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Alabama (Alabama, United States) (search for this): chapter 1.12
difference was. Secession. Soon after it became known that Mr. Lincoln had been elected, the cotton States, consisting of South Carolina, Georgia, Florida, Alabama, Mississippi, Louisiana, and Texas, took measures to secede from the Union, treating his election as a sufficient cause for their action. South Carolina led th165 to 130, and, after the adoption of this resolution, the ordinance of secession was opposed the next day by 89 members against 208 voting in favor of it. In Alabama the ordinance was adopted by the convention on the 11th of January by a vote of 61 to 39. In Florida the ordinance was adopted on the 10th of January, 1861, beas the laws of the United States have been for some time past and now are opposed and the execution thereof obstructed in the States of South Carolina, Georgia, Alabama, Florida, Mississippi, Louisiana, and Texas by combinations too powerful to be suppressed by the ordinary course of judicial proceedings, or by the powers vested
Appomattox (Virginia, United States) (search for this): chapter 1.12
a sufficient recompense for any service. The dignity and grandeur of General Lee never appeared to greater advantage than on the occasion of the surrender at Appomattox. Others have described better than I can his appearance in the interview with General Grant. Let me say, however, as the only Confederate witness of that scenit had been the way of triumph. Grant's tribute to Lee. Perhaps the highest tribute that was ever paid to General Lee was paid by General Grant himself at Appomattox. After the meeting at McLean's house, where the terms of surrender were agreed upon, General Grant requested another interview with General Lee. Upon his States from the evil effects of a continuance of such a form of government in any part of the country. A Grand sentiment from Lee. After the surrender at Appomattox, and the cessation of hostilities, there was more or less doubt among those who had been in the army as to what they should do. Some, unable to reconcile thems
Savannah (Georgia, United States) (search for this): chapter 1.12
p a collection on the fourth Sunday in November, being the 27th of that month. Still under the glow of the patriotic devotion that followed the death of General Lee, it did not occur to the committee that many clergymen might regard this as the intrusion of a worldly matter into the holy precincts of the sanctuary. Many did very naturally take this view of the case. Nevertheless, the appeal resulted in the collection of a considerable sum, the largest contribution ($3,000) coming from Savannah. At the foot of the copy of the circular in the possession of General Early, the following is appended in the handwriting of Miss Randolph: The fourth Sunday (27th) has been appointed as the day on which the collection for the monument will be taken up. Please advertise as far as you can. Remit contributions to Miss S. N. Randolph, secretary of Ladies' Lee Monument Committee, Box 838, Richmond, Va. Work of both organizations. Both associations soon adopted the most practical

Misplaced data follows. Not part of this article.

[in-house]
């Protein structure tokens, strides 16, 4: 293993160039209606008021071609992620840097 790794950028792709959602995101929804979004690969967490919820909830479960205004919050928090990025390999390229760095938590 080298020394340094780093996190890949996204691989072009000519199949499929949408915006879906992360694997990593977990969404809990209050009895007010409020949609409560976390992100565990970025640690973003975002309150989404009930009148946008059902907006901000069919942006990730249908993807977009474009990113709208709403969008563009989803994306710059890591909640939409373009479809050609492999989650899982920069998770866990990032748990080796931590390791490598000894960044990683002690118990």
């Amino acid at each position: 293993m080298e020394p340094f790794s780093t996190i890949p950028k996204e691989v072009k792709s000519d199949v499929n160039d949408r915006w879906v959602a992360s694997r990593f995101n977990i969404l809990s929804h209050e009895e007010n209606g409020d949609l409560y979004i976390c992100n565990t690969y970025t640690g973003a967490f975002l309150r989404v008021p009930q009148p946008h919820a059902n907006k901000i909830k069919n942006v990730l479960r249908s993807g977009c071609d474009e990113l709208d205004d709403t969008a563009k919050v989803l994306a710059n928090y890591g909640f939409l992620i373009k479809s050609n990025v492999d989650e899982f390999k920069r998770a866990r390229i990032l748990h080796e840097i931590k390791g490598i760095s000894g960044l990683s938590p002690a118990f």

Providence, R. I. (Rhode Island, United States) (search for this): chapter 1.12
reat and free; And to-day Virginia matches him— And matches him with Lee. II. Who shall blame the social order Which gave us men as great as these? Who condemn the soil of ta forest Which brings forth gigantic trees? Who presume to doubt that Providence Shapes out our destinies? Foreordained, and long maturing, Came the famous men of old; In the dark mines deep were driven Down the shafts to reach the gold, And the story is far longer Than the histories have told. From Bacon down to Washing to think worse of them, nor indisposed me to serve them; nor, in spite of failures, which I lament, of errors, which I now see and acknowledge, or, of the present aspect of affairs, do I despair of the future. This truth is this: The march of Providence is so slow, and our desires so impatient, the work of progress is so immense, and our means of aiding it so feeble, the life of humanity is so long, and that of the individual so brief, that we often see only the ebb of the advancing wave, and
Mason (Texas, United States) (search for this): chapter 1.12
rder slave States, especially as we shall see in Virginia. Conceding that the States had the right to secede, it was generally regarded as a right which should only be exercised for a grave cause, and it was not easy for the people of those States to perceive a grave reason for secession which was followed by a re-enactment by the seceders of the whole body of the laws of the Union from which they had seceded. Lee on secession. It is of this secession that General Lee wrote from Fort Mason, Texas, on the 23d of January, 1861. He says: The South, in my opinion, has been aggrieved by the acts of the North, as you say. I feel the aggression, and am willing to take every proper step for redress. It is the principle I contend for, not individual or private benefit. As an American citizen, I take great pride in my country, her prosperity and her institutions, and would defend any State if her rights were invaded. But I can anticipate no greater calamity for the country than th
North Carolina (North Carolina, United States) (search for this): chapter 1.12